Sometimes it is very important to measure current to ensure if a circuit is operating as intended and also to check current consumption of various components. There are different tools available in the market which helps in measuring current. Some of them are Ammeter, Shunt resistor with a microcontroller, Current Clamp (usually for AC) etc. Since we are interested in a multimeter, we will see how we can utilize it for our requirements.
Measuring current is a bit tricky. You need to connect the multimeter in series with your circuit, or in other words break your circuit and let the current flow through the meter. The standard procedure to follow is to cut the leads (or remove the ones which have been soldered) and measure the current flow.
How do we do this? Move the knob towards current measurement marked as “A” (Ampere), followed by a hyphen with an underline (or DCA). Normal range provided in a multimeter is between 2000 uA (micro Ampere) to 200 mA (milli-ampere). Connect the red lead to the positive direction and the black lead to negative one with DMM knob moved to the highest range. Once you are confident that the connection is secure, power on your circuit. LCD displays a value in uA, or mA or Ampere, as per the measurement unit set in your DMM. Now turn the knob to a lower range until you get acceptable results.
Measuring higher current with a lower current range set can blow your DMM fuse, and also damage the circuitry within. If you need to measure higher currents, more than 200mA, then connect the red lead to port named 10A (or 20A, 30A if your multimeter supports). Move the knob to 10A (or more, if available) and measure it in the same way as described above. But be wary about the fact that it is unfused and unprotected. It might burn the leads and short or even end up in a fire. Safety first!!!
Do not try to gauge current from AC mains in your house as they are potentially lethal. If you are serious about it, consider using a current clamp.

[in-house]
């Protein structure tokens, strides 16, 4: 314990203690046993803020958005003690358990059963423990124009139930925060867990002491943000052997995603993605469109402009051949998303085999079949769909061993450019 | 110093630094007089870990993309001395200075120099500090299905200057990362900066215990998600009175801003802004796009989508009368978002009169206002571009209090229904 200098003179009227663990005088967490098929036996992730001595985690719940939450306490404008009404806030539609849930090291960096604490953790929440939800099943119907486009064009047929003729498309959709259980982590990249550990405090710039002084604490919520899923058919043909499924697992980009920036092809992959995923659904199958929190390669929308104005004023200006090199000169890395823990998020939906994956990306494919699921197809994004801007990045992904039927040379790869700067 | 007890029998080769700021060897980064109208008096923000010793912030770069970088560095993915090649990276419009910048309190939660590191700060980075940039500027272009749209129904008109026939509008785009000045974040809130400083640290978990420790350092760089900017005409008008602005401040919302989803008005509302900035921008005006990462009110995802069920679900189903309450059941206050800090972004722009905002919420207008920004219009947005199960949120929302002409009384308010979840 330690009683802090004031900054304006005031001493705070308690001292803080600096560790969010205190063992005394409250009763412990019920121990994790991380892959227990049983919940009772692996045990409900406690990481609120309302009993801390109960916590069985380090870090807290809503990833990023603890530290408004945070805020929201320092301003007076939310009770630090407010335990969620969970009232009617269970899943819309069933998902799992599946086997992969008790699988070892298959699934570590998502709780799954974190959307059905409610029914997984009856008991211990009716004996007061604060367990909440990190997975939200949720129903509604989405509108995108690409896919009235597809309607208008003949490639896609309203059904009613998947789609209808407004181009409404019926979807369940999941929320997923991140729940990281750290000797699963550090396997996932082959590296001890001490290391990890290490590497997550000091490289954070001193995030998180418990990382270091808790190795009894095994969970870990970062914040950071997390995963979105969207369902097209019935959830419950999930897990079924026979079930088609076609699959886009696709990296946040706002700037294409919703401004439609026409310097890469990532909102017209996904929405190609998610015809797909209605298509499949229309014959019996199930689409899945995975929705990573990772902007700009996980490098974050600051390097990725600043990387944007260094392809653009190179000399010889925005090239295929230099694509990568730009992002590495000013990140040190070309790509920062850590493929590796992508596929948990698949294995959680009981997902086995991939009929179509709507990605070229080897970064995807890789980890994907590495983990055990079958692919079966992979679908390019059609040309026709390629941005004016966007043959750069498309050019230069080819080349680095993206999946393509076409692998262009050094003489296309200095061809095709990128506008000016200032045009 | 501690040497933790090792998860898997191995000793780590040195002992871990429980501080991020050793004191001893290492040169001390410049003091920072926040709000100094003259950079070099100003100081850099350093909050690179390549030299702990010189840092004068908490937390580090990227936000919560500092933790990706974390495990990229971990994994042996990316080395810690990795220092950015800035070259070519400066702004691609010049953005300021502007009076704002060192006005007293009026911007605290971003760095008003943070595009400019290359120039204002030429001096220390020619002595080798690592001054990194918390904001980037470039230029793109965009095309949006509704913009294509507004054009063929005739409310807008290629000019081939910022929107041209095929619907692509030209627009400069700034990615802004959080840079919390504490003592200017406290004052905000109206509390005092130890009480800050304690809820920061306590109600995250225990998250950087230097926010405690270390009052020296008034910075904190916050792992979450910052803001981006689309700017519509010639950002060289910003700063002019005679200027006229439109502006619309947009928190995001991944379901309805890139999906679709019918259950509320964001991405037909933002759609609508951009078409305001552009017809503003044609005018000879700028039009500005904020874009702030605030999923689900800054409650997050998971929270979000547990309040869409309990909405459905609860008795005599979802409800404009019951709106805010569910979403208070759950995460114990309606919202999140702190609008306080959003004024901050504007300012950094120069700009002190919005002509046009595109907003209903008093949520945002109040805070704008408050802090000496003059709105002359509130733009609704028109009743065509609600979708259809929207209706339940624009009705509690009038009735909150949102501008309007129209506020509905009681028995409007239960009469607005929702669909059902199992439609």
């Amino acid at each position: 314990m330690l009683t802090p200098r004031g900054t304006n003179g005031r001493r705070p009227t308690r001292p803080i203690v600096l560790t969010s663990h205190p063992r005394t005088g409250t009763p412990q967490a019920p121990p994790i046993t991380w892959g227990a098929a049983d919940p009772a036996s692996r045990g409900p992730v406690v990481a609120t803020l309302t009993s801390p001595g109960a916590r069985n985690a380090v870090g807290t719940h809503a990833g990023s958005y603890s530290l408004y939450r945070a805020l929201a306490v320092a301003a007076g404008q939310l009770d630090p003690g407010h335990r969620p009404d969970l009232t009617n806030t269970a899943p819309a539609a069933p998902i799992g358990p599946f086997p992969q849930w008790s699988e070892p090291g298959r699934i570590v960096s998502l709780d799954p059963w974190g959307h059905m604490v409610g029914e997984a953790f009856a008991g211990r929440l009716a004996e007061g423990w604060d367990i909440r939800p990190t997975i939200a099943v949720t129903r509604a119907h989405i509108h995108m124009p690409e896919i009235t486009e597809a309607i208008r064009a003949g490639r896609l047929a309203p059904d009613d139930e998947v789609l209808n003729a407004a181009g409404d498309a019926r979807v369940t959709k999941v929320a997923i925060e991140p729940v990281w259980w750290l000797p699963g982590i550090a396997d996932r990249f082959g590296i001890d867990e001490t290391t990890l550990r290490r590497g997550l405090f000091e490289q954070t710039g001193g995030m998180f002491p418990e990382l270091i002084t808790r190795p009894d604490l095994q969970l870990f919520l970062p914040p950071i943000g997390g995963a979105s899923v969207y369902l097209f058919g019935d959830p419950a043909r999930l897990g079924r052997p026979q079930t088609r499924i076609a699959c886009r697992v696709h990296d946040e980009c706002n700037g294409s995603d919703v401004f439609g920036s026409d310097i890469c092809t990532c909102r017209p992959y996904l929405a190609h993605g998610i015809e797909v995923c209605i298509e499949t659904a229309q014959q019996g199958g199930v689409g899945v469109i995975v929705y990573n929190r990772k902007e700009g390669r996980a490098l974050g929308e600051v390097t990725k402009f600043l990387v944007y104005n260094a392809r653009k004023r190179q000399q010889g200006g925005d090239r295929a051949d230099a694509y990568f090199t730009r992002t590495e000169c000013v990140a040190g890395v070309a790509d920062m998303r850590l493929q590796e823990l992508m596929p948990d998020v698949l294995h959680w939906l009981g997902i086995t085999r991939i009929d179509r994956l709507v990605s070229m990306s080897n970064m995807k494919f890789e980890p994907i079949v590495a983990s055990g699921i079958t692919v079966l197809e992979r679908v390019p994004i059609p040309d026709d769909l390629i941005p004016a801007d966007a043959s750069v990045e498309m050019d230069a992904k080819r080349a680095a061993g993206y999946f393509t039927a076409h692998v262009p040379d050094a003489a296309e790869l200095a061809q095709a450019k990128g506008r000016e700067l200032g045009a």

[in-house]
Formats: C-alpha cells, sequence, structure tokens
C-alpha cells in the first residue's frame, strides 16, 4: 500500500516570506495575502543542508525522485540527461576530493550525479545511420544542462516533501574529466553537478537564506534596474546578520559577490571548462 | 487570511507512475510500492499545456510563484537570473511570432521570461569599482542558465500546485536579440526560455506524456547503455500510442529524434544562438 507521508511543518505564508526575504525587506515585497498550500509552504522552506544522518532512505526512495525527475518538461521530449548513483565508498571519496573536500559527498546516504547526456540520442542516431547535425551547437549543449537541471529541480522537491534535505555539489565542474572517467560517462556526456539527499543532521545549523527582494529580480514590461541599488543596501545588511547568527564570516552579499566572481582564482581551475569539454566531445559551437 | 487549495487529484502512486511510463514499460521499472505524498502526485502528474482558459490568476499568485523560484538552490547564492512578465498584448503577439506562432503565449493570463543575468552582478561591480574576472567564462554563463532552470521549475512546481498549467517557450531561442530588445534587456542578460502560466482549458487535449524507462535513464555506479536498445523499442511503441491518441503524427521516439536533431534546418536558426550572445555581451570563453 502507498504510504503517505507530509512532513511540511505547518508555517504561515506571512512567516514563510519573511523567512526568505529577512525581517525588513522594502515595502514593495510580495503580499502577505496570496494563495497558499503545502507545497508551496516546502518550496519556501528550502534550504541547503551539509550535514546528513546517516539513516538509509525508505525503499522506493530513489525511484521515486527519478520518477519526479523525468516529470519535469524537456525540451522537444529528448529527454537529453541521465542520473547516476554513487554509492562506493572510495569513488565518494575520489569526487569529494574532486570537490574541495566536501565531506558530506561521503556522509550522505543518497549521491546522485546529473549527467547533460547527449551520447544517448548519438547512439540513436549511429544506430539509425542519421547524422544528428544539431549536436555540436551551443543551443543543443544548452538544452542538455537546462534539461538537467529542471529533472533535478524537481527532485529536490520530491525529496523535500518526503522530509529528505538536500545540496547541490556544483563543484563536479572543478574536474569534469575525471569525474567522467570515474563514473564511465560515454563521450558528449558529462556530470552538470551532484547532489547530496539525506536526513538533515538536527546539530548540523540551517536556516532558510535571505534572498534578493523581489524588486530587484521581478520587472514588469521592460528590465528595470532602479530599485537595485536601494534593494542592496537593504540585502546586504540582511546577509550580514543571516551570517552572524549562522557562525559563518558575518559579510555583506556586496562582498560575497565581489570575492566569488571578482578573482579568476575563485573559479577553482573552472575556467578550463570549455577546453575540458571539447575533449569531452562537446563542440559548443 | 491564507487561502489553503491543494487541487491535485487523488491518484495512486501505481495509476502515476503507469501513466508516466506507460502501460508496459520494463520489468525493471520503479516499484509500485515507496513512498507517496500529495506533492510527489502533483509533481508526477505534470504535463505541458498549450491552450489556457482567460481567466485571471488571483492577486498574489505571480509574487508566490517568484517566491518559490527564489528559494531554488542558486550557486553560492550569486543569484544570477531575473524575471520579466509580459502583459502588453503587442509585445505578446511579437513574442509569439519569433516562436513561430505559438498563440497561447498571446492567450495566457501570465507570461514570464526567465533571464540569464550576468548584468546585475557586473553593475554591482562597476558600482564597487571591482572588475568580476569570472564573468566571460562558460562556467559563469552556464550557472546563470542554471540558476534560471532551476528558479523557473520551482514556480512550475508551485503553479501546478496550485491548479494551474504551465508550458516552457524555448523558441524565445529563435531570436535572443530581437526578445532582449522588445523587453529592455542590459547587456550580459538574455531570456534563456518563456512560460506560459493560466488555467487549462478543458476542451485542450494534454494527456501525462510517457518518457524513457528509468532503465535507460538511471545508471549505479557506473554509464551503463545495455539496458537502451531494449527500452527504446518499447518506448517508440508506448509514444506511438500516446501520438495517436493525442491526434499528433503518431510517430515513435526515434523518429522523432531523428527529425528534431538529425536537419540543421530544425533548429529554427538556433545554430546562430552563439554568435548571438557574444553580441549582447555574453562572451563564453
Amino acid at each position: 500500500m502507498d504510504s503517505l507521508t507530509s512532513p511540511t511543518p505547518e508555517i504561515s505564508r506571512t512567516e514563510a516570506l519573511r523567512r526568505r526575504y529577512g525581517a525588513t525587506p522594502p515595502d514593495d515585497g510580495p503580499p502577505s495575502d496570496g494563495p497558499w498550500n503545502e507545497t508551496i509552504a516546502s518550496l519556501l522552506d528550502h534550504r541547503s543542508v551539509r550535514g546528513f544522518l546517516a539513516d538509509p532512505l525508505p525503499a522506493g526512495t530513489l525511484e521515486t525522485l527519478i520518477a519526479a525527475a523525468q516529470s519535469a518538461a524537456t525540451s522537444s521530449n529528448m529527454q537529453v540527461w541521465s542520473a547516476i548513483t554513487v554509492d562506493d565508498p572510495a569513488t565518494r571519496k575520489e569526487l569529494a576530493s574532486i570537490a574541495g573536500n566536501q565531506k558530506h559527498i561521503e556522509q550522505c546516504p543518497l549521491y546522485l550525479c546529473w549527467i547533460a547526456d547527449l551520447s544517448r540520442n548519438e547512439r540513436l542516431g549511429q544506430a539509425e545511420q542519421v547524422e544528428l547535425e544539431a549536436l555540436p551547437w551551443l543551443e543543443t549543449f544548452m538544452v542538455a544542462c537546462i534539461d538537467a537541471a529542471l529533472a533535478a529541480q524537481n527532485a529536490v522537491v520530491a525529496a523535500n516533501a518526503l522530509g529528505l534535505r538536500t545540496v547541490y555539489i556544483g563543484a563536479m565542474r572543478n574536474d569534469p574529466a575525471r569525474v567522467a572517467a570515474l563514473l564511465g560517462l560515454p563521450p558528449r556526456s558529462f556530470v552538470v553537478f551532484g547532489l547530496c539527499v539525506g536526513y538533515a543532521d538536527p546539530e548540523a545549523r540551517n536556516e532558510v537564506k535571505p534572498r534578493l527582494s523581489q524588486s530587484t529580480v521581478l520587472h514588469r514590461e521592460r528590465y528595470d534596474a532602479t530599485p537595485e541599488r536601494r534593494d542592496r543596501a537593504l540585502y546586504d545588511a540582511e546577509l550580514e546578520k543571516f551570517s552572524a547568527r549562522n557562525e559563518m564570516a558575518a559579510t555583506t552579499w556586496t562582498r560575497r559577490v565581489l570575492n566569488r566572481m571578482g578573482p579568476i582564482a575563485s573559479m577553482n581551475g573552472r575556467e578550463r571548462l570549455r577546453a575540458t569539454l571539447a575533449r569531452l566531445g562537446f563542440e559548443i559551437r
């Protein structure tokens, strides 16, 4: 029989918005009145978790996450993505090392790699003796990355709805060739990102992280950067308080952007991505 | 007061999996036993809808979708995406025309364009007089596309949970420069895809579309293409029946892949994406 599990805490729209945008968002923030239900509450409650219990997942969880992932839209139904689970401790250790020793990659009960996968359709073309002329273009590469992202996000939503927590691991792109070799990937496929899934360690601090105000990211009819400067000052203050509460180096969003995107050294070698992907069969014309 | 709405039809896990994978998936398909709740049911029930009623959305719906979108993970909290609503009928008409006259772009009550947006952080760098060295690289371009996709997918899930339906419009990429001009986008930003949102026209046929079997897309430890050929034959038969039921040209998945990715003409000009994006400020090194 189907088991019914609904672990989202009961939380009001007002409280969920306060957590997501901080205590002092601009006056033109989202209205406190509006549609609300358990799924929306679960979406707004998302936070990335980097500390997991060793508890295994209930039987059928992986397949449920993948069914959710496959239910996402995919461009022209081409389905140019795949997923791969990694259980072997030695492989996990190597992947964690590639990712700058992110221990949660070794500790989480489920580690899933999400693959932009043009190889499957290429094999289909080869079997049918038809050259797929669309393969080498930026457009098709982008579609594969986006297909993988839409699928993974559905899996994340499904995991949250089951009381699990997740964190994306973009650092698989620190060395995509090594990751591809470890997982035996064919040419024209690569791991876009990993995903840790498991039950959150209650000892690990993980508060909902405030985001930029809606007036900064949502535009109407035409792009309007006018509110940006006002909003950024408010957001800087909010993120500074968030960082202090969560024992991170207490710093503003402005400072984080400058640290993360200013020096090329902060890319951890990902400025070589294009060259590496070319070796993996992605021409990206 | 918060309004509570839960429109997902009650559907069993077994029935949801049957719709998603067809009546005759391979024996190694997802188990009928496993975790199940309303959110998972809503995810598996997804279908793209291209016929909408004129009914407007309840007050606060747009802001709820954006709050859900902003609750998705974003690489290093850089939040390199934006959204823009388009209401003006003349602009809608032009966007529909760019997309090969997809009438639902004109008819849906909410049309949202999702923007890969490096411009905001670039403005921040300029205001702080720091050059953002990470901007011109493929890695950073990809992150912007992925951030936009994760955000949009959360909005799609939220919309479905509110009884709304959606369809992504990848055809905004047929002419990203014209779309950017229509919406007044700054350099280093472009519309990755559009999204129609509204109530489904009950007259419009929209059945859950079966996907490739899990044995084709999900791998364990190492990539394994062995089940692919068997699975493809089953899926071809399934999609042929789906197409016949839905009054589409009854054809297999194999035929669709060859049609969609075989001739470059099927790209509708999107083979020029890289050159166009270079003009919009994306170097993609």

Measuring resistance in a digital multimeter is as simple as it could ever be. Move the knob towards resistance marked as Ω (ohm) in the multimeter. Normally your multimeter should be labeled with maximum resistance reading. Choose the approximate resistance value or move your knob towards the highest resistance value. If the resistance is higher than the selected value, your reading displays 1. If the resistor value is lower then the value selected, then it displays a 0. Moving the knob to appropriate value gives you most accurate resistance measurement. Resistance is measured in Ohms.
However there are a few precautions while measuring resistance.
- Always turn off power before measuring resistance
- It is best advised to measure a standalone resistor rather than the one within a circuit, as other connected components may affect the reading
- In case you need to measure a resistor within a circuit, ensure that any connected capacitors are discharged.
Measuring resistance is as easy as eating a piece of cake. Move the knob, connect, read and analyze. In case you have an auto ranging multimeter, then it is much more easier. Just touch the resistor ends to the multimeter leads. After a couple of seconds (yes, they are a bit slower) they show you the reading.
This concludes a brief discussion on multimeter and its usage. Feel free to add your comments and queries in the forum.